International Human Rights Day: How Companies Are Fighting To Get Human Rights Right


By : Devika Narayan, Account Supervisor

Although it emerged as a top corporate sustainability priority for 2017, respecting and promoting human rights is no easy feat. It involves actively working across supply chains, from owned operations to first-tier suppliers and all the way down into the extended supply chain where raw materials are produced. Given the complexities around the supplier ecosystem, it is not surprising that many businesses struggle to effectively address, tackle and communicate around the issue.

Thankfully, an increasing number of companies are beginning to shape policies, approaches and business practices to address the most pervasive human rights risks. To celebrate International Human Rights Day, we are taking a look at the best practices leading companies that champion equality, justice and human dignity are focusing on to make the most impact:

Focus on Issues That Matter the Most: There is no ‘one size fits all’ approach when it comes to advocating for human rights. A multinational public company is going to face different risks and opportunities than a smaller, private business will. Today, companies like Coca-Cola and Unilever are investing time and resources into engaging internal and external stakeholders to identify their most salient human rights issues – using a lens of risk to people in the supply chain in addition to risk to the business. They are also committing to regularly reporting progress against these issues, with both Coca-Cola and Unilever recently launching their first standalone human rights reports. By focusing on the human rights that stand to bear the most severe negative impacts, companies can turn abstract ideals into direct action.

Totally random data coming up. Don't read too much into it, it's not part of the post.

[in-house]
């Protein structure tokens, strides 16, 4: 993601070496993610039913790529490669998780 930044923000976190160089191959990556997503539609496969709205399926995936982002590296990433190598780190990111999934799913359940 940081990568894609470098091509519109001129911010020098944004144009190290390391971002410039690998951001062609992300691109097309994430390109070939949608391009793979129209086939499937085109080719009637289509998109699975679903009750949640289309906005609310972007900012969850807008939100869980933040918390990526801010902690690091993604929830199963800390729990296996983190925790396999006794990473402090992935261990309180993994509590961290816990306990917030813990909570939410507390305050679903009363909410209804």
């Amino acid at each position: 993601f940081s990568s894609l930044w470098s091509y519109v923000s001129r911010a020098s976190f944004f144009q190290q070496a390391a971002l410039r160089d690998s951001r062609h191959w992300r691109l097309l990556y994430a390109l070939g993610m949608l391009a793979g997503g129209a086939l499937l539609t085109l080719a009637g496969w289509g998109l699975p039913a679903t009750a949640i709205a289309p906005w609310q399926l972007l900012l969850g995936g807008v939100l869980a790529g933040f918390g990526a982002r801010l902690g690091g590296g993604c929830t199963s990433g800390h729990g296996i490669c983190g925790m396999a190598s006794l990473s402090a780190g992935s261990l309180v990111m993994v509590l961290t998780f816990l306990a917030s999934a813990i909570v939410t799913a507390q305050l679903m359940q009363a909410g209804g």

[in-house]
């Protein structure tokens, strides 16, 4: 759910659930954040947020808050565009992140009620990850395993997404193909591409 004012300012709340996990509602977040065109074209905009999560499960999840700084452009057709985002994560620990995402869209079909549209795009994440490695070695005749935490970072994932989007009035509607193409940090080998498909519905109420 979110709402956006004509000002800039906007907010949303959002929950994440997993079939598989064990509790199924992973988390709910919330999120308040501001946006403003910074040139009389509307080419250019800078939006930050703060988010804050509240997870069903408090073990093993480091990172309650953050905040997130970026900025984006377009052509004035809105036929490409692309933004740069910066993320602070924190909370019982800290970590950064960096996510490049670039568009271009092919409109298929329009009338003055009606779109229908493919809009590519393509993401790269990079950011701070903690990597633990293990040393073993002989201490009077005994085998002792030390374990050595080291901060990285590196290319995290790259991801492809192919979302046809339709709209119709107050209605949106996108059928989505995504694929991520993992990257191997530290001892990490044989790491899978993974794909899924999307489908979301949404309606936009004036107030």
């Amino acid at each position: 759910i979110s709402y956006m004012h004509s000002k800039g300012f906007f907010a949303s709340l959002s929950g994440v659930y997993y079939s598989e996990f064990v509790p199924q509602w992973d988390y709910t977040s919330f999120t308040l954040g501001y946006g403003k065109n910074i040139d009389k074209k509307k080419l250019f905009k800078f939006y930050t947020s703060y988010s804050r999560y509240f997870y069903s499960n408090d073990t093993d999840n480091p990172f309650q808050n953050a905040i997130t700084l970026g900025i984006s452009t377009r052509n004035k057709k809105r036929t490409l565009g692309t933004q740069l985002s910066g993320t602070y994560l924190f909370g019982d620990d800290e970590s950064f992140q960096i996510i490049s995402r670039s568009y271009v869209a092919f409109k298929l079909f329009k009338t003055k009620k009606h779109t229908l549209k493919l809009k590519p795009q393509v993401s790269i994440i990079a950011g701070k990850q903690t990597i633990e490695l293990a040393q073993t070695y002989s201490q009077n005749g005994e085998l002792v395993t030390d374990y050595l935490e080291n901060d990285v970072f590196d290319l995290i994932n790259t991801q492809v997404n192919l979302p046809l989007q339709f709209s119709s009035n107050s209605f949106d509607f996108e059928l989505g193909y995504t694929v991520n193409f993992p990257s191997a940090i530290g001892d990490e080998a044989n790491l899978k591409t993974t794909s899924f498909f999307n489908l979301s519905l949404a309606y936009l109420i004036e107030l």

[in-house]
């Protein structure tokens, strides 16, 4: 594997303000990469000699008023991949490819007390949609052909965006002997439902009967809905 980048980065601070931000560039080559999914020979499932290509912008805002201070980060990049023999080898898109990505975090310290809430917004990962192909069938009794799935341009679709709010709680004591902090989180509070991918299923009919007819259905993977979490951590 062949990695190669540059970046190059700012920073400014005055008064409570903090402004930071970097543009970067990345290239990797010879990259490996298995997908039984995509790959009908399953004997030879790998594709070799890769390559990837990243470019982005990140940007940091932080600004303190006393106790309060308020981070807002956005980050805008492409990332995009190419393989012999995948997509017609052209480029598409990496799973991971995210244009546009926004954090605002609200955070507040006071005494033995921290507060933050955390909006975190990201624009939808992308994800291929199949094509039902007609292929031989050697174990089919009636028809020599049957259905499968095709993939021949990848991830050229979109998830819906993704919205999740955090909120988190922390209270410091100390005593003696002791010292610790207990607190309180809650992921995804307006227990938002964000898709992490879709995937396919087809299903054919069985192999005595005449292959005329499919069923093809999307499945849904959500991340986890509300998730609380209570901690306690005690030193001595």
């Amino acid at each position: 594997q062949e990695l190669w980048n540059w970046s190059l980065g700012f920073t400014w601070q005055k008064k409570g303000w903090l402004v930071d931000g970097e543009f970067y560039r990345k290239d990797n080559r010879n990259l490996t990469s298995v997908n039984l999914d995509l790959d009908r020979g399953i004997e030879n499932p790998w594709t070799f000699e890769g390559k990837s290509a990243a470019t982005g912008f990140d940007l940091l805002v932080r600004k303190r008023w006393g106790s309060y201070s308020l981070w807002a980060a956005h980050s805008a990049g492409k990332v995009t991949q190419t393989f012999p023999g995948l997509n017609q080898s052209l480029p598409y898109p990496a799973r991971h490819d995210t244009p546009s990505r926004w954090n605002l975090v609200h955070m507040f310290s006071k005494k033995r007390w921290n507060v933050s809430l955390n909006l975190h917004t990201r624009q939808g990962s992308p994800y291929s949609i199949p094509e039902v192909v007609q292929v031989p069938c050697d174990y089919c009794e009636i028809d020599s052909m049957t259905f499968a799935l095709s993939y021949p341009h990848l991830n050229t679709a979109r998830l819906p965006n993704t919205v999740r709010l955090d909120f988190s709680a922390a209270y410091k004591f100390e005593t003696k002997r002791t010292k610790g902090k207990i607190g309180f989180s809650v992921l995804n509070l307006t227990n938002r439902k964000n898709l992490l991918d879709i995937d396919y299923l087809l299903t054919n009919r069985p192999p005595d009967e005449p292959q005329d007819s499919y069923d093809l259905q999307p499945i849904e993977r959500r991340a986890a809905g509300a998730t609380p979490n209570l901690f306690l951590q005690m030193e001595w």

Be Transparent About Your Journey: Companies are beginning to move beyond burying strategies on human rights within sustainability and procurement policies. Now, businesses are engaging in transparent, honest dialogue that takes stakeholders along the journey — no matter where the company might be on its path to protecting human rights. For example, Paul Lister, head of Primark’s ethical trading team, recently spoke about the company’s approach to combatting modern slavery in its supply chain at the 2016 Trust Women conference. By openly discussing areas of strength as well as highlighting room for improvement with Tier 2 and Tier 3 suppliers, Primark lent credibility to its CSR and ethical trade strategies while building trust with critics, activists and industry stakeholders.

Collaborate to Extend Impact: The challenge of respecting human rights is too big for any one organization to solve alone. It needs all players — businesses, NGOs and governments — to convene and collaborate, each playing a unique role. For example, Mars* recently joined forces with Oxfam to create the Farmer Income Lab, a new collaborative research platform to tackle endemic poverty among the world’s 500 million smallholder farmers, who live on less than $2 per day. Smallholder farmers make up a large component of Mars’ own extended supply chain, producing ingredients including cocoa, rice and mint. The Lab will serve as an incubator for insights that can be put into action through sustainable sourcing strategies that may start with Mars but could extend much further.

The bar for companies addressing human rights is higher than ever before. By identifying the issues that are most salient and developing protocols and action plans needed to address them, companies can tackle issues they can have the greatest impact on. Additionally, business should embark on a journey of continuous improvement by being transparent about progress while acknowledging shortcomings and engaging stakeholders along the way. Keeping these best practices in mind, more companies will be able to move beyond generic human rights statements to creating real, meaningful change across their supply chains.

*Cone client